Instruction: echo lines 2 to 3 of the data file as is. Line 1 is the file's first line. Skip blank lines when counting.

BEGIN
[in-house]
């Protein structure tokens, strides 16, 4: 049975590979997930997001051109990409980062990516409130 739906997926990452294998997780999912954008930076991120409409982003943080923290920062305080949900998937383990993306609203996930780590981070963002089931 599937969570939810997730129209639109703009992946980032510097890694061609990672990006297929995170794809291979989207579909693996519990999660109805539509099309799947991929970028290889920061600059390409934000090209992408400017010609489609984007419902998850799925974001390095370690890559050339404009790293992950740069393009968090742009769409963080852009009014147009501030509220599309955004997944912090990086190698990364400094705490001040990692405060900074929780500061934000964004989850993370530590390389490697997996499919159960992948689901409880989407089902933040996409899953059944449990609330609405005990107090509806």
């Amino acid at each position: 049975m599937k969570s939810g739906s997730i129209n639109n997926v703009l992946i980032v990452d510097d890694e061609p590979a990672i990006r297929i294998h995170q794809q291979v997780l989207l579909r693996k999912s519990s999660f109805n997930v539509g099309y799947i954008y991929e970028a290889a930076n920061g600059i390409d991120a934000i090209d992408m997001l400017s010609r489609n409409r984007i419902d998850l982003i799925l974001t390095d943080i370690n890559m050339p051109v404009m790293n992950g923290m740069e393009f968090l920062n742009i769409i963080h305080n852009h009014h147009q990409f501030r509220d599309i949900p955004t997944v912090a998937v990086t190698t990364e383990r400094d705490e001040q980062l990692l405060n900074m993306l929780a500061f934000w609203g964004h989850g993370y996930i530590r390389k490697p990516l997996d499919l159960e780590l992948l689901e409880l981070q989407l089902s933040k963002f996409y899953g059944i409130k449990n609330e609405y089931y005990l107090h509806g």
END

């Protein structure tokens, strides 16, 4: 049975590979997930997001051109990409980062990516409130 739906997926990452294998997780999912954008930076991120409409982003943080923290920062305080949900998937383990993306609203996930780590981070963002089931 599937969570939810997730129209639109703009992946980032510097890694061609990672990006297929995170794809291979989207579909693996519990999660109805539509099309799947991929970028290889920061600059390409934000090209992408400017010609489609984007419902998850799925974001390095370690890559050339404009790293992950740069393009968090742009769409963080852009009014147009501030509220599309955004997944912090990086190698990364400094705490001040990692405060900074929780500061934000964004989850993370530590390389490697997996499919159960992948689901409880989407089902933040996409899953059944449990609330609405005990107090509806």
């Amino acid at each position: 049975m599937k969570s939810g739906s997730i129209n639109n997926v703009l992946i980032v990452d510097d890694e061609p590979a990672i990006r297929i294998h995170q794809q291979v997780l989207l579909r693996k999912s519990s999660f109805n997930v539509g099309y799947i954008y991929e970028a290889a930076n920061g600059i390409d991120a934000i090209d992408m997001l400017s010609r489609n409409r984007i419902d998850l982003i799925l974001t390095d943080i370690n890559m050339p051109v404009m790293n992950g923290m740069e393009f968090l920062n742009i769409i963080h305080n852009h009014h147009q990409f501030r509220d599309i949900p955004t997944v912090a998937v990086t190698t990364e383990r400094d705490e001040q980062l990692l405060n900074m993306l929780a500061f934000w609203g964004h989850g993370y996930i530590r390389k490697p990516l997996d499919l159960e780590l992948l689901e409880l981070q989407l089902s933040k963002f996409y899953g059944i409130k449990n609330e609405y089931y005990l107090h509806g």